Kristen Arnett’s ‘Mostly Dead Things’ Is a Funny, Dark Story of Messy Queer Love (also, Taxidermy)

If you’ve ever thought hard about taxidermy — and fiction writer Kristen Arnett has — you might come to the startling conclusion that it’s largely similar to having a gay crush on an unattainable woman.

Taxidermy and the art of freezing your life in moments as a way to compartmentalize the shit it keeps shoveling at you are at the heart of Arnett’s upcoming novel, Mostly Dead Things, which is available for preorder now and will be released by Tin House Books in June.

It’s a book written from the heart of someone who loves where they live, even when it’s inconvenient or cruel. Arnett hails from Florida, a swampy place that takes a lot of shit for the weird stuff that seems to constantly happen there. ‘Mostly Dead Things’ gives us a feel for Arnett’s Florida, wild and humid and full of life, especially the onerous kind. It’s a place of possibility, and with Arnett’s style and imagination, I hope we get to learn more about this Florida for many books to come.

Of course, fans of Arnett’s existing writing — whether it’s from her first collection of short stories, Felt in the Jaw, or her hilarious and illuminating columns for Ploughshares about being a librarian — will feel right at home with her storytelling in this novel. It’s dark and deeply queer and horribly funny, aspects Arnett masterfully juxtaposes to show they aren’t mutually exclusive. And I’d suspect for most readers who aren’t cis or straight, it’s not unlike seeing your innards displayed on a marble countertop, the secrets of your life writ large and writ well.

The story centers on Jessa-Lynn Morton, who takes over her family’s taxidermy business after her dad kills himself inside it. Her mom goes off the deep end of grief and is unreliable, and her brother struggles to function. Her brother’s wife, Brynn, walks out without a word — and also just happens to be the only person with whom Jessa-Lynn’s ever been in love.

It’s the kind of book that sneaks up on you, the kind you read until you realize you have to pee or that the light has left the room. Her writing is accessible and feels like reading a thought from your own brain you weren’t aware of thinking, tapping into experiences of adulthood and gayness and longing that you might think you were the only one to have.

Like our memories, the book bounces between current and past. We meet Jessa-Lynn as an adult dealing with the fallout from her father’s suicide but we learn about her as a child and then a teenager, all of these experiences culminating in her process of self-discovery.

“I was thinking a lot about what it means to be a person who’s trying so hard to control everything or trying so hard to make things be a kind of way that you’re not even willing to let what someone else wants factor into it.”

This process isn’t linear, so it works well with storytelling that seamlessly bobs back and forth. The way Arnett writes about self-discovery accounts for bad decisions or shortcomings the same way it tallies anything good or successful. It’s just part of it.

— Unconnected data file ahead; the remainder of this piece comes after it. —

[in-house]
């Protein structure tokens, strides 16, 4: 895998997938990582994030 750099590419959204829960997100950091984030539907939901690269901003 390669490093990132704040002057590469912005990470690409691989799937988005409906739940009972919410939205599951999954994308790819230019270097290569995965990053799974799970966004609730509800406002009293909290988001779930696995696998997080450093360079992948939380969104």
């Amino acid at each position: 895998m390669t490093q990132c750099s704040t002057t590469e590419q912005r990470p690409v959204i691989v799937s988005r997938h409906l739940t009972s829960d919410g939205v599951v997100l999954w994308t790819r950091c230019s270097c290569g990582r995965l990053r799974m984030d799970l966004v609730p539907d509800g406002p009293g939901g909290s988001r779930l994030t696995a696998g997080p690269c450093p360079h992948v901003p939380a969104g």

At one point, we see Jessa-Lynn remembering some of the bad things the girl she loves had done as a teenager, and then we see her remembering how she still wrote their names together on her sneaker before using the marker to cover it all up. Then she kissed the names under the marker blob. My teen heart felt that scene in all four chambers.

Essentially, Mostly Dead Things is the story of what happens to a young woman when her life is torn open and reset in a different pose, and how she deals with herself — and her queerness — as a part of that confusion soup. In the momentary chaos after a building catches fire, for example, Jessa-Lynn is talking to her adult brother, Milo, and suddenly realizes she doesn’t know him. This turns into a bigger realization about herself, but also how we place expectations on others to which we ourselves are not adhering.

“I stared at Milo and understood I was looking at a stranger. This was a person I’d allowed to grow apart from me, one I’d never tried to understand out of the context of our relationship as children. I’d expected my family to understand me as an adult but somehow thought they’d always stay the same — a family encased in the skin I’d stretched over them, ill-fitting and irregular.”

Arnett’s journey with Jessa-Lynn and taxidermy started while at the Kenyon Review Writers Workshop, where she penned a short story about siblings who totally botch the taxidermy on a goat for their neighbor. It was the first time she felt like she’d met characters she wanted to know more about.

“I was thinking a lot about what it means to be a person who’s trying so hard to control everything or trying so hard to make things be a kind of way that you’re not even willing to let what someone else wants factor into it,” she told me from her back porch in Orlando, where she sat sipping wine.

“It felt natural to do, to examine this kind of interest in the body. I’m very interested in the body and the physicality of things, but also how we repurpose things or try and pose them and make them into a way to suit particular memories.”